Stabilization of polyphenylene ethers against oxidation is known per se, for example, from U.S. Pat. No. 3,375,228. According to this Patent Specification, the polyphenylene ether is first treated to obtain hydroxyl groups in the polymer, after which the formed hydroxyl groups are reacted with a material which yields substituents in the polymer which can withstand thermal oxidation. Thermal oxidation of polyphenylene ether results in the polymer becoming dark and brittle.

However, extrusion is usually carried out under substantially oxygen-free conditions. Thermal oxidation then is not to be expected.

The known method of stabilizing polyphenylene ethers against thermal oxidation is usually carried out by treating the polyphenylene ether in solution with a reagent (see the examples of U.S. Pat. No. 3,375,228).

The polymer mixtures according to the invention on the contrary are prepared by melt-mixing, in which a reaction occurs between the diene or the dienophilic compound and the polyphenylene ether. Such a method may be carried out as follows: first the polyphenylene ether and the diene or the dienophilic compound (or a precursor of one of them) are mixed with each other in the dry state. The dry mixture is further mixed in the melted stated in an extruder in which the actual stabilization of the polyphenylene ether occurs.

The polymer mixtures according to the invention comprise a polyphenylene ether. Polyphenylene ethers are known compounds. They are described, for example, in U.S. Pat. Nos. 3,306,874, 3,306,875, 3,257,357 and 3,257,358. Polyphenylene ethers are to be understood to mean homopolymers and/or copolymers. Homopolymeric or copolymeric polyphenylene ethers are preferably used which comprise units derived from 2,6-dimethyl phenol.

The polymer mixtures according to the invention may comprise polystyrene or rubber-modified polystyrene. Suitable are also polymers derived from substituted styrene compounds and copolymers, for example, styrene-acrylonitrile copolymers, styrene-butadiene copolymers, styrene-acrylonitrile-butadiene copolymers.

The polymer mixtures according to the invention may comprise the polyphenylene ether and the polystyrene in any relative quantity: the ratio of polyphenylene ether to polystyrene preferably is between 1:20 and 20:1, more in particular between 1:5 and 10:1.

In addition to the constituents mentioned hereinbefore, the polymer mixture according to the invention may comprise all auxiliary substances known in combination with polyphenylene ethers, for example, means to improve the impact strength, for example, block copolymers, means to give the polymer mixture flame-retarding properties, fillers, including glass fibers, antistatics, pigments etc.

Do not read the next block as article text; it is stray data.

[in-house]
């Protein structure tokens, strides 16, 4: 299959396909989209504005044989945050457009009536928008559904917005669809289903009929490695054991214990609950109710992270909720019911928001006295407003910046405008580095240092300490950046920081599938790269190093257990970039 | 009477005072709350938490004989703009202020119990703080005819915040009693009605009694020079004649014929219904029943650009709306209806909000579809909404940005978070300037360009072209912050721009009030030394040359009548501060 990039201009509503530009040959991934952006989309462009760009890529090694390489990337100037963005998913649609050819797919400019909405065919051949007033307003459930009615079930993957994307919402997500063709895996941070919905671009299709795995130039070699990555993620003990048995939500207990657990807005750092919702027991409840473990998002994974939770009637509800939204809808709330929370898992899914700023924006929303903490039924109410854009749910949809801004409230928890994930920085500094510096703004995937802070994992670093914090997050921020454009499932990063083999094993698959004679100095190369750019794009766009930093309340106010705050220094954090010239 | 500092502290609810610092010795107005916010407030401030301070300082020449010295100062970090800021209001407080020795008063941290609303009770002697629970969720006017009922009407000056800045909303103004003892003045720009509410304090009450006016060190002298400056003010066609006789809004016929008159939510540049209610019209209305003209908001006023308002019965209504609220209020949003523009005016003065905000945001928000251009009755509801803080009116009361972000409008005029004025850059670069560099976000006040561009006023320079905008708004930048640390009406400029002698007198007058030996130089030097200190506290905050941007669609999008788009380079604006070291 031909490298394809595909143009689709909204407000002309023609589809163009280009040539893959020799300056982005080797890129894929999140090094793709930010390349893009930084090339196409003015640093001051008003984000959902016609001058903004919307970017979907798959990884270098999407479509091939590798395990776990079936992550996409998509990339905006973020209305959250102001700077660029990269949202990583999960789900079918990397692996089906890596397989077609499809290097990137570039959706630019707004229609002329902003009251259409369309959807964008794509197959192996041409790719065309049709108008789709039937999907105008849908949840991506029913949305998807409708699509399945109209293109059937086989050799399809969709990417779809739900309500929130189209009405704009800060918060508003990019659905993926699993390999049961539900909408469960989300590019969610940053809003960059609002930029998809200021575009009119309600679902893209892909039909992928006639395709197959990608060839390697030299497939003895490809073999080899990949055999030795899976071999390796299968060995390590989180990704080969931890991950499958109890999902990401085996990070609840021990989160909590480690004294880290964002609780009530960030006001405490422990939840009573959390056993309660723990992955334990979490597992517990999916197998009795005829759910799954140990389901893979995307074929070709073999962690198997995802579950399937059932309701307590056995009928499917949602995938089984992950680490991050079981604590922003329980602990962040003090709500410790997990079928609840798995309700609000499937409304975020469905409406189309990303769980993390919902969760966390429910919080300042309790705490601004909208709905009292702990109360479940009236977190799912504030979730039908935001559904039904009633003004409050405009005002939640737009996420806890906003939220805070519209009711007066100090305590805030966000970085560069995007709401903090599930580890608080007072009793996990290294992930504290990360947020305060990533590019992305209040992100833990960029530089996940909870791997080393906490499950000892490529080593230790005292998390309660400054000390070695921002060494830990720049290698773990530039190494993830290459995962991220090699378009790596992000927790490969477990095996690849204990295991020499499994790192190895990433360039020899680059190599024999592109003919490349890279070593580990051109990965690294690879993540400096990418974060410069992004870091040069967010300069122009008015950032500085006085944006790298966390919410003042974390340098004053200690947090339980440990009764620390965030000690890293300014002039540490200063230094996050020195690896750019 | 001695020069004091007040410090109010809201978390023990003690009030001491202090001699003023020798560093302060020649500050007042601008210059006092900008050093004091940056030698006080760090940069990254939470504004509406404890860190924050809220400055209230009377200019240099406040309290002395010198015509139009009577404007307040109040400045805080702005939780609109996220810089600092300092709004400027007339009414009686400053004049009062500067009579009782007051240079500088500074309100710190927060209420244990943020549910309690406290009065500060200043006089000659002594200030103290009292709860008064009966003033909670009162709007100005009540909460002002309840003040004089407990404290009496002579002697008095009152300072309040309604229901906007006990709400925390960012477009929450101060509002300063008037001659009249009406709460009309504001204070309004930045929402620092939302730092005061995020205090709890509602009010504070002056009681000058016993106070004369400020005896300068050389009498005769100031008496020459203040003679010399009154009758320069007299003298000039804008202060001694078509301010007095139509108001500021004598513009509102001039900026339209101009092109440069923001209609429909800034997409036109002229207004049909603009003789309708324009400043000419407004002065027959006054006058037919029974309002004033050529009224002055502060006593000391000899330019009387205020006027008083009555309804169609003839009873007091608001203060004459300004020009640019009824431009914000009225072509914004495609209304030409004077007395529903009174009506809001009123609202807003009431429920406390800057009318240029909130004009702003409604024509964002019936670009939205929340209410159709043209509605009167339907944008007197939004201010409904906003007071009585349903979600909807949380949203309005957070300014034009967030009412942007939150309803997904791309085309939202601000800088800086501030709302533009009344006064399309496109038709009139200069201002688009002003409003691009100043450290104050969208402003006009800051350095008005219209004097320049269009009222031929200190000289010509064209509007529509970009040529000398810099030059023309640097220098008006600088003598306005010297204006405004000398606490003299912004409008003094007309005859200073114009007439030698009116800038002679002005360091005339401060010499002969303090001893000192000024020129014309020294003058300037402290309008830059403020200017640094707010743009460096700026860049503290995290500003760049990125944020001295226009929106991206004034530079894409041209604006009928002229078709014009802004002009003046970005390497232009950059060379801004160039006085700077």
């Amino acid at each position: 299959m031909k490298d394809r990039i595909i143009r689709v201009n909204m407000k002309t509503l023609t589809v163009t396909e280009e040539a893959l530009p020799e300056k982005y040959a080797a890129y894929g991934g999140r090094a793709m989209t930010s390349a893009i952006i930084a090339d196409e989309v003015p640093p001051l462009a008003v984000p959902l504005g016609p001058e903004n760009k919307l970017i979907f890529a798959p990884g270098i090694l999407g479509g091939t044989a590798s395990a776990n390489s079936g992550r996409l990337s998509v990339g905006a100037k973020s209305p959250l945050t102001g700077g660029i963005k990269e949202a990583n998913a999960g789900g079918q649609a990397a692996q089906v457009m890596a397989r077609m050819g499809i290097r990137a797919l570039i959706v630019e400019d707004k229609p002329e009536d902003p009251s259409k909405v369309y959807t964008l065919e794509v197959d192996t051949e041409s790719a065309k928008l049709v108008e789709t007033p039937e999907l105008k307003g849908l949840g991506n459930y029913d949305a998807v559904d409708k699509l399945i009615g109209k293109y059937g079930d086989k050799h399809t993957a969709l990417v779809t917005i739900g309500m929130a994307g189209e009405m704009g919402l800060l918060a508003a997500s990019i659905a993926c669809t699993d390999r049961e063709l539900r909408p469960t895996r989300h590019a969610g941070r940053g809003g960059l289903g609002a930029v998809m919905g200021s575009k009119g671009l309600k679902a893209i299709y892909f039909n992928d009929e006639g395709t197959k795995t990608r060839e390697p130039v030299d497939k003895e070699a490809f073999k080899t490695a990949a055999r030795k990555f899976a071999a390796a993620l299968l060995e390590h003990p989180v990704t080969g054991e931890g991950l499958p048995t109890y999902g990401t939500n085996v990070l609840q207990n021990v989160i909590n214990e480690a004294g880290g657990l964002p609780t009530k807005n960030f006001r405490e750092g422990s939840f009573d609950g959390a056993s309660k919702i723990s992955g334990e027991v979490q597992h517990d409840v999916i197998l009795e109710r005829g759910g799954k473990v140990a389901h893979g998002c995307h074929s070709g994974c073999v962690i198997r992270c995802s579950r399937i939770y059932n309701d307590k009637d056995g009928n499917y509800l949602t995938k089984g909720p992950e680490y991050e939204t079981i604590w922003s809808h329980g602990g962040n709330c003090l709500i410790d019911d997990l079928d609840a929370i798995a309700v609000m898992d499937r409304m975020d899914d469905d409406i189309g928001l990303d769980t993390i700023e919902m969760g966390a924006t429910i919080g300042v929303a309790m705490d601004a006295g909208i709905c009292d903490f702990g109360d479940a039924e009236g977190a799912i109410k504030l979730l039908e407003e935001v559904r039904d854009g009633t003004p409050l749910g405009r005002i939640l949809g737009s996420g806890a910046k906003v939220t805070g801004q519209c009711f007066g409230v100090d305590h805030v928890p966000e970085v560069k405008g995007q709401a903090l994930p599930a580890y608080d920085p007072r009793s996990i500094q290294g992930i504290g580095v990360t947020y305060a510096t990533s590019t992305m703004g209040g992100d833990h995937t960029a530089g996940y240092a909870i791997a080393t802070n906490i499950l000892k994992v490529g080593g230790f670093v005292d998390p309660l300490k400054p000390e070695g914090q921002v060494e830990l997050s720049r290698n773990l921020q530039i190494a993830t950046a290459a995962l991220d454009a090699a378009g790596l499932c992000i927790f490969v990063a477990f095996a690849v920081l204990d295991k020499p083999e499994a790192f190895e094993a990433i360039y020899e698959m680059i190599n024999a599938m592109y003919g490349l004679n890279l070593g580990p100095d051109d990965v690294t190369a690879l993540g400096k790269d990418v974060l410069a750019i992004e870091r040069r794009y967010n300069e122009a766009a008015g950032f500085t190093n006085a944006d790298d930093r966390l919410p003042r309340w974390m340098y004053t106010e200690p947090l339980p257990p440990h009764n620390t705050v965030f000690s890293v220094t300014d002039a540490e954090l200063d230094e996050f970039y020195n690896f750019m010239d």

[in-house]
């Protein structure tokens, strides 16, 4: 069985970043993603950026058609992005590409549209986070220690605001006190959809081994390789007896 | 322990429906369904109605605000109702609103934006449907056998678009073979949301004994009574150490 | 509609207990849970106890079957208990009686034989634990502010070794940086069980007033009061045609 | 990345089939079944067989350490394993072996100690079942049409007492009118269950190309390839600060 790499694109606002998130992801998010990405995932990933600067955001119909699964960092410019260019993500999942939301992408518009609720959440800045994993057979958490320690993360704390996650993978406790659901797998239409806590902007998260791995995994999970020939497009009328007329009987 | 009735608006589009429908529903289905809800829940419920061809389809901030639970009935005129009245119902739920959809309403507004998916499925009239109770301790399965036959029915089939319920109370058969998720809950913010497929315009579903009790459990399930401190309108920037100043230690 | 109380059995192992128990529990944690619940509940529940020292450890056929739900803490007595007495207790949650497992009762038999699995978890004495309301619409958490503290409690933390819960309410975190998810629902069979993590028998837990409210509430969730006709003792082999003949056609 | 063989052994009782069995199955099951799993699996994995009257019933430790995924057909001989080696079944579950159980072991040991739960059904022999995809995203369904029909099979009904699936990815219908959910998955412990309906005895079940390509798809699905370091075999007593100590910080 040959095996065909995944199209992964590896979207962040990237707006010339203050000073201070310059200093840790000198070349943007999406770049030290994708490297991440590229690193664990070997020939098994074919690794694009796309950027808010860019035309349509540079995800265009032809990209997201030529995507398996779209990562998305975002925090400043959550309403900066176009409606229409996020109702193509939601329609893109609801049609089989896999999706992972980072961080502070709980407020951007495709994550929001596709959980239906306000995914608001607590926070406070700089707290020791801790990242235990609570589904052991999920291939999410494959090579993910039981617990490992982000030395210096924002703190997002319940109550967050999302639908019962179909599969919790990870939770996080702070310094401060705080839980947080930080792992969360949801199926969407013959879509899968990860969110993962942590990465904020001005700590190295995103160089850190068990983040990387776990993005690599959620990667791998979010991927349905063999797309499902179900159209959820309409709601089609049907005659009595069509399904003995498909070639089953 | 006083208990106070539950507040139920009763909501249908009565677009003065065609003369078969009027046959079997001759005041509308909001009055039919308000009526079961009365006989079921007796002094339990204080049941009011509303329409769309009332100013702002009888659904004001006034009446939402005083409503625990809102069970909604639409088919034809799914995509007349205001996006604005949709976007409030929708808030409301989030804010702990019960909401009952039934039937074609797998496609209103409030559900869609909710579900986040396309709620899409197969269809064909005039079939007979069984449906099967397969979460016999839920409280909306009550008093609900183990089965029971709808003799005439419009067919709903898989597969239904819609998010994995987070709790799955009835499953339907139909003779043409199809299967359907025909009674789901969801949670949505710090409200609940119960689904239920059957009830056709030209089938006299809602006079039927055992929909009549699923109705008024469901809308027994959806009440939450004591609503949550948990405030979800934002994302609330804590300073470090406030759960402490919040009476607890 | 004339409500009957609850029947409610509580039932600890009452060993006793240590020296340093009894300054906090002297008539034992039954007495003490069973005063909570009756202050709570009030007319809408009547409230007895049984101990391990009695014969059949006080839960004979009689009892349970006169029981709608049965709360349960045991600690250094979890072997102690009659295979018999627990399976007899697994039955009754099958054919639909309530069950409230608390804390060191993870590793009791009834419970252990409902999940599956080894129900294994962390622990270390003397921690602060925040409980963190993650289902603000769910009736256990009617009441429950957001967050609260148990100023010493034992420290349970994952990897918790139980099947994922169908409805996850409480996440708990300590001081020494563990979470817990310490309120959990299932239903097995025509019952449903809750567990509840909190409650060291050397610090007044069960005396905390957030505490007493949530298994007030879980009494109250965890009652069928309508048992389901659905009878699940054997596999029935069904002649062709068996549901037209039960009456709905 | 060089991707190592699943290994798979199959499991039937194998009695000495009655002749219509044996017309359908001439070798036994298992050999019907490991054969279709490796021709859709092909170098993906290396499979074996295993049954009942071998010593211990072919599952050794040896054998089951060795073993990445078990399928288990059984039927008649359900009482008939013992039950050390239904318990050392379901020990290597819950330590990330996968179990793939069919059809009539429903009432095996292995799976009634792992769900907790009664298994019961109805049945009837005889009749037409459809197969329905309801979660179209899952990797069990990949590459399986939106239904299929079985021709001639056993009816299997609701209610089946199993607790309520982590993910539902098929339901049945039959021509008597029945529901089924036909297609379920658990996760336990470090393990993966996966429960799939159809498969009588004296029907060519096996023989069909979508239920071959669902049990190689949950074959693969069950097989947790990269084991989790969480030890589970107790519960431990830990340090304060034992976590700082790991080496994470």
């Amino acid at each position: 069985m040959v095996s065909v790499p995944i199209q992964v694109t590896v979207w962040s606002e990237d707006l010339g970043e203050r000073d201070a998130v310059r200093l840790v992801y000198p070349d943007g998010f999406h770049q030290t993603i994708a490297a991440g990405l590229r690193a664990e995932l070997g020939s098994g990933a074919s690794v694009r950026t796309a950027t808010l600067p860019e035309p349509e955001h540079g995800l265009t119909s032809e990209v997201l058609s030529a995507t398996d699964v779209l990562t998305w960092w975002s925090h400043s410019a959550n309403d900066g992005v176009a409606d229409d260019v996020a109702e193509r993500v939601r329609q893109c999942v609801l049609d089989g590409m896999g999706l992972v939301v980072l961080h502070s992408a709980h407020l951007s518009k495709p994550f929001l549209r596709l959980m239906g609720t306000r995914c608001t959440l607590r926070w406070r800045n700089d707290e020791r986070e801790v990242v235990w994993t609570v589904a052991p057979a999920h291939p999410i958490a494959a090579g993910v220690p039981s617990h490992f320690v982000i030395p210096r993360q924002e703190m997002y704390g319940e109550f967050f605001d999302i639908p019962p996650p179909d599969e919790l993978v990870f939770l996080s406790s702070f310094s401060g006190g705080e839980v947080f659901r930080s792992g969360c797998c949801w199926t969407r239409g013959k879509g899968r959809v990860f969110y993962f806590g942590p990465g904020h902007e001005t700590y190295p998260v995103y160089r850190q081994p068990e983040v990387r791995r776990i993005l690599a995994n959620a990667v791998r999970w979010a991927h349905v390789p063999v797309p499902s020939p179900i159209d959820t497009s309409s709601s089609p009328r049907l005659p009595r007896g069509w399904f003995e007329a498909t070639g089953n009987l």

The invention will be described with reference to the ensuing specific examples:


In this example, samples were prepared from poly (2,6-dimethylphenylene) ether (PPE) and from the same polymer mixed with a diene or dienophilic compound as indicated in the table hereinafter. These (powdered) samples were treated thermally while excluding oxygen: they were pressed between two Teflon®-coated aluminium foils, namely 1 minute at a pressure of 20 tons, 1 minute at a pressure of 4 tons and 1 minute at a pressure of 8 tons, always at a temperature of 285° C. The resulting foil was quenched in water. The intrinsic viscosity of the resulting PPE-foils was determined by means of a Ubelohde viscosimeter (T=25° C.; CHCl3 as a solvent).

The melt viscosity of the samples was also determined. The results obtained are recorded in Table A hereinafter. In this Table, the properties of non-compressed PPE are recorded sub A1 and those of PPE compressed to a foil are recorded sub A2.

Non-compressed PPE (A1) has a lower intrinsic viscosity than the PPE compressed to foil at elevated temperature (A2). By adding a compound according to the invention, as indicated in Table A, said increase of the intrinsic viscosity can be avoided (Samples B to I).

                                  TABLE A__________________________________________________________________________           Sample           A1              A2                 B   C   D   E   F  G  H    I__________________________________________________________________________Composition (parts by weight)PPE             100              100                 99.5                     99  98  96  98 98 98   98N-methylmaleimide            0  0 0.5 1.0 2.0 4   -- -- --   --Methendic anhydride           -- -- --  --  --  --  2.0                                    -- --   --Cyclo pentadiene           -- -- --  --  --  --  -- 2.0                                       --   --Maleic acid anh. + propylamine           -- -- --  --  --  --  -- -- 1.0 + 1.0                                            --Dicyclopentadiene           -- -- --  --  --  --  -- -- --   2.0PropertiesIntrinsic viscosity (ml/g)            57               65                 58  53   51 50  58 57 58   59Melt viscosity  -- 575                 450 350 245 145 -- -- --   --325° C., 1000 s-1(Pa · s)__________________________________________________________________________